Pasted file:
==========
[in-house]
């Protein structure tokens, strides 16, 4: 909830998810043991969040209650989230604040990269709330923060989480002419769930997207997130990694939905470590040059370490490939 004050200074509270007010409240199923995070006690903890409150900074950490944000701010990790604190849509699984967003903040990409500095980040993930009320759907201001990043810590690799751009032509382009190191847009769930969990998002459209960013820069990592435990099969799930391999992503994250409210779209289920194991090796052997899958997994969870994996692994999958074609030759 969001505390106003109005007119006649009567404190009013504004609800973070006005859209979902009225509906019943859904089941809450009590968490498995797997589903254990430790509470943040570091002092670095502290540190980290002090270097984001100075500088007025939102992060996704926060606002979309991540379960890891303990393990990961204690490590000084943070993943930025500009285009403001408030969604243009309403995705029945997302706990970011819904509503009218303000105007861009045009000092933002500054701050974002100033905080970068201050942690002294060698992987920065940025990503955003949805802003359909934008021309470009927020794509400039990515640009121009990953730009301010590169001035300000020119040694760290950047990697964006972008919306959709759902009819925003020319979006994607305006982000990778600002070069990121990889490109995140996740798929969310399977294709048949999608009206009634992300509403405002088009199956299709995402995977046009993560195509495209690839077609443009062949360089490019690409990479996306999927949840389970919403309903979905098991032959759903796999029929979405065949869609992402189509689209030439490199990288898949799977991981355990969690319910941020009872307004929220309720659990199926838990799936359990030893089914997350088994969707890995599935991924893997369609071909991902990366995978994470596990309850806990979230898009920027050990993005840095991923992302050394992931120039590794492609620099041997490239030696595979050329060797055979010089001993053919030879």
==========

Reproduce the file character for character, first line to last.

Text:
[in-house]
């Protein structure tokens, strides 16, 4: 909830998810043991969040209650989230604040990269709330923060989480002419769930997207997130990694939905470590040059370490490939 004050200074509270007010409240199923995070006690903890409150900074950490944000701010990790604190849509699984967003903040990409500095980040993930009320759907201001990043810590690799751009032509382009190191847009769930969990998002459209960013820069990592435990099969799930391999992503994250409210779209289920194991090796052997899958997994969870994996692994999958074609030759 969001505390106003109005007119006649009567404190009013504004609800973070006005859209979902009225509906019943859904089941809450009590968490498995797997589903254990430790509470943040570091002092670095502290540190980290002090270097984001100075500088007025939102992060996704926060606002979309991540379960890891303990393990990961204690490590000084943070993943930025500009285009403001408030969604243009309403995705029945997302706990970011819904509503009218303000105007861009045009000092933002500054701050974002100033905080970068201050942690002294060698992987920065940025990503955003949805802003359909934008021309470009927020794509400039990515640009121009990953730009301010590169001035300000020119040694760290950047990697964006972008919306959709759902009819925003020319979006994607305006982000990778600002070069990121990889490109995140996740798929969310399977294709048949999608009206009634992300509403405002088009199956299709995402995977046009993560195509495209690839077609443009062949360089490019690409990479996306999927949840389970919403309903979905098991032959759903796999029929979405065949869609992402189509689209030439490199990288898949799977991981355990969690319910941020009872307004929220309720659990199926838990799936359990030893089914997350088994969707890995599935991924893997369609071909991902990366995978994470596990309850806990979230898009920027050990993005840095991923992302050394992931120039590794492609620099041997490239030696595979050329060797055979010089001993053919030879």